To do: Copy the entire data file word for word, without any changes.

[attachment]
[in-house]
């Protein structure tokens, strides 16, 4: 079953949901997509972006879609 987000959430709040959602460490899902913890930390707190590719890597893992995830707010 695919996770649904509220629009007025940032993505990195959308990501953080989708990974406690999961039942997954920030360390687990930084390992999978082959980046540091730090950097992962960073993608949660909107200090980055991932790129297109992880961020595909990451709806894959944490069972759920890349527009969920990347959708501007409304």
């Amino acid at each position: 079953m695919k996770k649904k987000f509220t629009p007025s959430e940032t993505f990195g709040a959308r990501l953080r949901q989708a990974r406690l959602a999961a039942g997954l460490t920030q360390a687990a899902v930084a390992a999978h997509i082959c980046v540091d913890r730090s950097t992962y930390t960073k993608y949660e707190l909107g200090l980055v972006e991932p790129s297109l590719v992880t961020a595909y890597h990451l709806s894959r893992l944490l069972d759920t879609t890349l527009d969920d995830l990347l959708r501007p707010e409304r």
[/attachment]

[in-house]
């Protein structure tokens, strides 16, 4: 079953949901997509972006879609 987000959430709040959602460490899902913890930390707190590719890597893992995830707010 695919996770649904509220629009007025940032993505990195959308990501953080989708990974406690999961039942997954920030360390687990930084390992999978082959980046540091730090950097992962960073993608949660909107200090980055991932790129297109992880961020595909990451709806894959944490069972759920890349527009969920990347959708501007409304």
């Amino acid at each position: 079953m695919k996770k649904k987000f509220t629009p007025s959430e940032t993505f990195g709040a959308r990501l953080r949901q989708a990974r406690l959602a999961a039942g997954l460490t920030q360390a687990a899902v930084a390992a999978h997509i082959c980046v540091d913890r730090s950097t992962y930390t960073k993608y949660e707190l909107g200090l980055v972006e991932p790129s297109l590719v992880t961020a595909y890597h990451l709806s894959r893992l944490l069972d759920t879609t890349l527009d969920d995830l990347l959708r501007p707010e409304r």